A Rare Opportunity: Observing the life cycle of a young volcano

Cover image: Scientists aboard the Okeanos Explorer plan the remote operated vehicle (ROV)’s course to explore the emerging lava core inside Vailulu’u Seamount. This image shows a topographic map of the summit of Vailulu’u created using multibeam sonar imaging, with the ROV’s path charted along the red line. Image courtesy of NOAA Office of Exploration and Research.

The NOAA Ship Okeanos Explorer has kicked off its 2017 field season so far with amazing dives in the waters off American Samoa, a US territory in the southern Pacific Ocean. In February 2017, the expedition team explored the Vailulu’u Seamount, an underwater volcano located east of the  Samoan Island of Ta’u. This offered scientists a rare and exciting opportunity to observe the geological and ecological characteristics of an active underwater volcano.

This map shows a magnified view of the purple box in the inset map of the American Samoa. Vailulu’u Seamount is located 20 miles east of Ta’u Island in the American Samoa in the Pacific Ocean. Image courtesy of Woods Hole Oceanographic Institution.

Seamounts, like Vailulu’u, are undersea mountains formed by volcanic activity. As lava from the Earth’s interior erupts through the seafloor, it meets cold ocean water and hardens. As more lava erupts, hardens, and piles up, a seamount is formed.  If the eruptions continue for long enough, a seamount can actually rise tall enough to break the water surface, which is how islands are formed. Once seen as little more than hazards to undersea navigation, oceanographers have discovered that seamounts are hotspots of biological diversity. Underwater exploration has shown many seamounts to support a vast array of marine species and emphasized their importance as vital marine habitats.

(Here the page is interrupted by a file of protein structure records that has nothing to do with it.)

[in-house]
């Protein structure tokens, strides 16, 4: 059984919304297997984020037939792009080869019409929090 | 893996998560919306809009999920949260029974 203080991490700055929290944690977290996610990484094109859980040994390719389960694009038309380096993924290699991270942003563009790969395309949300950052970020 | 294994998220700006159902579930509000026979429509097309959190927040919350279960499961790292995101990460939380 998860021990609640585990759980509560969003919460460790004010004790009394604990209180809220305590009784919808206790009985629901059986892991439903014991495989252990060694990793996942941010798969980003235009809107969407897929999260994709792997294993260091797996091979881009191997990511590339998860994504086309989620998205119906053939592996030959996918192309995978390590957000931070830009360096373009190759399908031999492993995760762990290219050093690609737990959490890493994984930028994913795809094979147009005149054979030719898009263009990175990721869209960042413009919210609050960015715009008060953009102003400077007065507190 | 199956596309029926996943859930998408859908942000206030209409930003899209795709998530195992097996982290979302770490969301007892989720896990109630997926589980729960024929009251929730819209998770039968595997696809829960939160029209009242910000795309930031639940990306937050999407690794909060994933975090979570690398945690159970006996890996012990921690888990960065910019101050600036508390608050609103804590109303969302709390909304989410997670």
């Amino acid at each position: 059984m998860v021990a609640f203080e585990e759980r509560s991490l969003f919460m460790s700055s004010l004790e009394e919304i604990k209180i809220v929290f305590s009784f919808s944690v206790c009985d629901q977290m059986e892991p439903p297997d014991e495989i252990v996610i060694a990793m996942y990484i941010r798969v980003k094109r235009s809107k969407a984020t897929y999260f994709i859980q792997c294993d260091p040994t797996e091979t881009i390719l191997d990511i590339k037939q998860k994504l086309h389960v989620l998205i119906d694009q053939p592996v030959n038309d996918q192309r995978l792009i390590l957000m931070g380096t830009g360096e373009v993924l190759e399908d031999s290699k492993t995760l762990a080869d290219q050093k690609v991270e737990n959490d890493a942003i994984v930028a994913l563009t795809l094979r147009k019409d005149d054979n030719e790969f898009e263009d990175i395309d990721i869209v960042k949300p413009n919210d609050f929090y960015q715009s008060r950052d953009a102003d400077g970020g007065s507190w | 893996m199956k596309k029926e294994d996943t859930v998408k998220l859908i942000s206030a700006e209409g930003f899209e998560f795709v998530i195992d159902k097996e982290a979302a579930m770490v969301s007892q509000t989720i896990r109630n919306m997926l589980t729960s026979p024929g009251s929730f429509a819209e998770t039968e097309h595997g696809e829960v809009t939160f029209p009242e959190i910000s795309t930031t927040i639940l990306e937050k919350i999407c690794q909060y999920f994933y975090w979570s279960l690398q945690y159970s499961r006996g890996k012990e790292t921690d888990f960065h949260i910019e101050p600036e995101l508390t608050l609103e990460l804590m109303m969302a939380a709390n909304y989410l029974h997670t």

An opportunity to explore Vailulu’u Seamount is particularly intriguing because of its status as the most active submarine volcano in the waters of American Samoa. Vailulu’u is thought to have erupted sometime between 2001 and 2005. This eruption formed a new 239 meter (nearly 1000 feet) tall lava cone inside the volcano’s crater. The lava cone, dubbed Nafanua after the fierce Samoan goddess of war, was discovered during an expedition in 2005 by scientists aboard a University of Hawaii research vessel using NOAA’s Pisces V manned submersible vehicle.

Multibeam bathymetric maps showing the emergence of the Nafanua volcanic core since 1999. Continued growth could bring the summit close to the surface of the ocean within the next few decades. Image courtesy of NOAA Office of Exploration and Research.